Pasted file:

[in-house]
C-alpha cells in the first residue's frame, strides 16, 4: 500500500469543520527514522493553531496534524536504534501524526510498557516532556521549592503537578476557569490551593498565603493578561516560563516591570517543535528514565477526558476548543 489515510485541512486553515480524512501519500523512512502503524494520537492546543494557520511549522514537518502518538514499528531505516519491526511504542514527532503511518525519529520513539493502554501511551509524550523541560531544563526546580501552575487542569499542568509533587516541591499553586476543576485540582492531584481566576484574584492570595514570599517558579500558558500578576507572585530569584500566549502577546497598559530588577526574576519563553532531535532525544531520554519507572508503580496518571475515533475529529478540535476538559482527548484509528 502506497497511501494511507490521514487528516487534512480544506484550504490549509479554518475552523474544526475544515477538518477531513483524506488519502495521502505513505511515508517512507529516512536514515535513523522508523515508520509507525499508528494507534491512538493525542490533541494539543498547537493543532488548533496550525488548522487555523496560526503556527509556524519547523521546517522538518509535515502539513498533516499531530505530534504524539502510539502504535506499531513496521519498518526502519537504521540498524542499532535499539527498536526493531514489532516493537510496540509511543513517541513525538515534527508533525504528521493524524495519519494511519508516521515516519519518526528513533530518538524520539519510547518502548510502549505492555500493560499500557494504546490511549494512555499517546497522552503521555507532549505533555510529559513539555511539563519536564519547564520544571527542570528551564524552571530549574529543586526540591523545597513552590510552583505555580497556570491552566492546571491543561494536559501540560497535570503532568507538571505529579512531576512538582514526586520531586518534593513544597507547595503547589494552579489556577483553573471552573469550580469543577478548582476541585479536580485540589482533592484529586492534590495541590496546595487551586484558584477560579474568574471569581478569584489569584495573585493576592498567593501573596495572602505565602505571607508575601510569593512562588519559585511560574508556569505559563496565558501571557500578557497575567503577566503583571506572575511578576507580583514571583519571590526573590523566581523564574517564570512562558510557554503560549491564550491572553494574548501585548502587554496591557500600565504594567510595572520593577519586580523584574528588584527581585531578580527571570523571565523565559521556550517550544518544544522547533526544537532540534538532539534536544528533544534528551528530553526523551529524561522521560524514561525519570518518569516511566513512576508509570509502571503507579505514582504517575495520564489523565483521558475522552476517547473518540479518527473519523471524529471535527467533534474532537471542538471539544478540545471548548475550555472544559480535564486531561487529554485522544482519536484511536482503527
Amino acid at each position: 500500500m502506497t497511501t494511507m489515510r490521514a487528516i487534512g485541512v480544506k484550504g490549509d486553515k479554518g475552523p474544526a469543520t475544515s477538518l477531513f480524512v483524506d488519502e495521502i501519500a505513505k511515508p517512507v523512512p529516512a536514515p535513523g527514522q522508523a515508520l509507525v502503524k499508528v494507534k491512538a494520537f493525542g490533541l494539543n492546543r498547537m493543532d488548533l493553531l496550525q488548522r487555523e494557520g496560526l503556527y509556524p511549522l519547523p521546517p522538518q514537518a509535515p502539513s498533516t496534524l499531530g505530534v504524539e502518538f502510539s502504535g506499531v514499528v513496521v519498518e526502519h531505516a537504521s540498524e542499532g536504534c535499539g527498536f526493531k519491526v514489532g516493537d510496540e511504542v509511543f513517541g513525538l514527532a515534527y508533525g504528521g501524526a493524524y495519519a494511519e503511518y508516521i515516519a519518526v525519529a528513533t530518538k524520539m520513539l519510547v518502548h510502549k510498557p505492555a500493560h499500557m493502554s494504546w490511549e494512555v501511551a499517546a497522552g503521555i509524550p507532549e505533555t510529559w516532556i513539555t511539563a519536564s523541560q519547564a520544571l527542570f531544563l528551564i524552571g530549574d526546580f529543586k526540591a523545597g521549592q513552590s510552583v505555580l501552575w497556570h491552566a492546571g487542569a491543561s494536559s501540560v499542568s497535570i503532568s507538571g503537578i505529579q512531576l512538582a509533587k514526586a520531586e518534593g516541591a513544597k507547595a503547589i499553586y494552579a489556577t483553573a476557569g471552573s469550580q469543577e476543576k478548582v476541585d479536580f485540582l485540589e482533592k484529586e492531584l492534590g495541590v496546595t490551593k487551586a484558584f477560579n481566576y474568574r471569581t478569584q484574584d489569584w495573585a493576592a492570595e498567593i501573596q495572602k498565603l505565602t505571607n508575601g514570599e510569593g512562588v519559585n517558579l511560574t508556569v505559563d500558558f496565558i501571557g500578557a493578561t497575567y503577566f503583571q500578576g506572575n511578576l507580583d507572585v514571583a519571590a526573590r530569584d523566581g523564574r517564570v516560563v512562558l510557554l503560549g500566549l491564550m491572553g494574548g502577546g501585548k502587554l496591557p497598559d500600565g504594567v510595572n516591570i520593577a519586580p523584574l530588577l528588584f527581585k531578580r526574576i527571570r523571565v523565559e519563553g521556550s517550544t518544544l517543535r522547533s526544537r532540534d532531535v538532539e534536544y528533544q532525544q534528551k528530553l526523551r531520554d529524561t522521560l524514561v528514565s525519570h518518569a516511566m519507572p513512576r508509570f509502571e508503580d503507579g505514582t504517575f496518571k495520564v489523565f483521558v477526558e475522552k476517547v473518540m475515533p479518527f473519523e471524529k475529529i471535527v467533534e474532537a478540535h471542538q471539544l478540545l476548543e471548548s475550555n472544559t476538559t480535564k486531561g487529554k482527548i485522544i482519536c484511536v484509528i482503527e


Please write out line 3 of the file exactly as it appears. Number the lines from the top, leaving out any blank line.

Amino acid at each position: 500500500m502506497t497511501t494511507m489515510r490521514a487528516i487534512g485541512v480544506k484550504g490549509d486553515k479554518g475552523p474544526a469543520t475544515s477538518l477531513f480524512v483524506d488519502e495521502i501519500a505513505k511515508p517512507v523512512p529516512a536514515p535513523g527514522q522508523a515508520l509507525v502503524k499508528v494507534k491512538a494520537f493525542g490533541l494539543n492546543r498547537m493543532d488548533l493553531l496550525q488548522r487555523e494557520g496560526l503556527y509556524p511549522l519547523p521546517p522538518q514537518a509535515p502539513s498533516t496534524l499531530g505530534v504524539e502518538f502510539s502504535g506499531v514499528v513496521v519498518e526502519h531505516a537504521s540498524e542499532g536504534c535499539g527498536f526493531k519491526v514489532g516493537d510496540e511504542v509511543f513517541g513525538l514527532a515534527y508533525g504528521g501524526a493524524y495519519a494511519e503511518y508516521i515516519a519518526v525519529a528513533t530518538k524520539m520513539l519510547v518502548h510502549k510498557p505492555a500493560h499500557m493502554s494504546w490511549e494512555v501511551a499517546a497522552g503521555i509524550p507532549e505533555t510529559w516532556i513539555t511539563a519536564s523541560q519547564a520544571l527542570f531544563l528551564i524552571g530549574d526546580f529543586k526540591a523545597g521549592q513552590s510552583v505555580l501552575w497556570h491552566a492546571g487542569a491543561s494536559s501540560v499542568s497535570i503532568s507538571g503537578i505529579q512531576l512538582a509533587k514526586a520531586e518534593g516541591a513544597k507547595a503547589i499553586y494552579a489556577t483553573a476557569g471552573s469550580q469543577e476543576k478548582v476541585d479536580f485540582l485540589e482533592k484529586e492531584l492534590g495541590v496546595t490551593k487551586a484558584f477560579n481566576y474568574r471569581t478569584q484574584d489569584w495573585a493576592a492570595e498567593i501573596q495572602k498565603l505565602t505571607n508575601g514570599e510569593g512562588v519559585n517558579l511560574t508556569v505559563d500558558f496565558i501571557g500578557a493578561t497575567y503577566f503583571q500578576g506572575n511578576l507580583d507572585v514571583a519571590a526573590r530569584d523566581g523564574r517564570v516560563v512562558l510557554l503560549g500566549l491564550m491572553g494574548g502577546g501585548k502587554l496591557p497598559d500600565g504594567v510595572n516591570i520593577a519586580p523584574l530588577l528588584f527581585k531578580r526574576i527571570r523571565v523565559e519563553g521556550s517550544t518544544l517543535r522547533s526544537r532540534d532531535v538532539e534536544y528533544q532525544q534528551k528530553l526523551r531520554d529524561t522521560l524514561v528514565s525519570h518518569a516511566m519507572p513512576r508509570f509502571e508503580d503507579g505514582t504517575f496518571k495520564v489523565f483521558v477526558e475522552k476517547v473518540m475515533p479518527f473519523e471524529k475529529i471535527v467533534e474532537a478540535h471542538q471539544l478540545l476548543e471548548s475550555n472544559t476538559t480535564k486531561g487529554k482527548i485522544i482519536c484511536v484509528i482503527e